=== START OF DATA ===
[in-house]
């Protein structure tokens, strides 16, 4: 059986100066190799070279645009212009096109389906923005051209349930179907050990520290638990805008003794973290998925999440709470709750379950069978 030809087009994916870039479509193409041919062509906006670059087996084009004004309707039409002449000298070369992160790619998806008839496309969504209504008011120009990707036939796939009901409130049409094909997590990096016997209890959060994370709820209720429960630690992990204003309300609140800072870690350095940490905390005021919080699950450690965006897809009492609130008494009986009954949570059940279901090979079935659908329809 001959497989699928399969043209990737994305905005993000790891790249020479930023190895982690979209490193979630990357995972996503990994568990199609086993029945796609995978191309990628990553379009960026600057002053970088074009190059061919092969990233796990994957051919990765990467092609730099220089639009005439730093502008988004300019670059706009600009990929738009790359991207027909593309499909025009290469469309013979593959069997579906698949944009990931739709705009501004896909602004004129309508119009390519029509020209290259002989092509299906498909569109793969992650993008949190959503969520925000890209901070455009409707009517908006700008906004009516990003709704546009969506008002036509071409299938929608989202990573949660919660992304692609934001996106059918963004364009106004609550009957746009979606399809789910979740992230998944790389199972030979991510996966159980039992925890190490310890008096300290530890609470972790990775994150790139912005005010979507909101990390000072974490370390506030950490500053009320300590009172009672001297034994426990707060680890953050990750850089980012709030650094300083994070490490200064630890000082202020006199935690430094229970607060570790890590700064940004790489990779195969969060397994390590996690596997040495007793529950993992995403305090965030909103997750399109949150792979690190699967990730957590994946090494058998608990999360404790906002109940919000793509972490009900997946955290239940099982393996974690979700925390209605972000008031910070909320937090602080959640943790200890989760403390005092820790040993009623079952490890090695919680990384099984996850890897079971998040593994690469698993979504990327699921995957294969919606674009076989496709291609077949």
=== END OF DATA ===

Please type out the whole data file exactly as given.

[in-house]
């Protein structure tokens, strides 16, 4: 059986100066190799070279645009212009096109389906923005051209349930179907050990520290638990805008003794973290998925999440709470709750379950069978 030809087009994916870039479509193409041919062509906006670059087996084009004004309707039409002449000298070369992160790619998806008839496309969504209504008011120009990707036939796939009901409130049409094909997590990096016997209890959060994370709820209720429960630690992990204003309300609140800072870690350095940490905390005021919080699950450690965006897809009492609130008494009986009954949570059940279901090979079935659908329809 001959497989699928399969043209990737994305905005993000790891790249020479930023190895982690979209490193979630990357995972996503990994568990199609086993029945796609995978191309990628990553379009960026600057002053970088074009190059061919092969990233796990994957051919990765990467092609730099220089639009005439730093502008988004300019670059706009600009990929738009790359991207027909593309499909025009290469469309013979593959069997579906698949944009990931739709705009501004896909602004004129309508119009390519029509020209290259002989092509299906498909569109793969992650993008949190959503969520925000890209901070455009409707009517908006700008906004009516990003709704546009969506008002036509071409299938929608989202990573949660919660992304692609934001996106059918963004364009106004609550009957746009979606399809789910979740992230998944790389199972030979991510996966159980039992925890190490310890008096300290530890609470972790990775994150790139912005005010979507909101990390000072974490370390506030950490500053009320300590009172009672001297034994426990707060680890953050990750850089980012709030650094300083994070490490200064630890000082202020006199935690430094229970607060570790890590700064940004790489990779195969969060397994390590996690596997040495007793529950993992995403305090965030909103997750399109949150792979690190699967990730957590994946090494058998608990999360404790906002109940919000793509972490009900997946955290239940099982393996974690979700925390209605972000008031910070909320937090602080959640943790200890989760403390005092820790040993009623079952490890090695919680990384099984996850890897079971998040593994690469698993979504990327699921995957294969919606674009076989496709291609077949």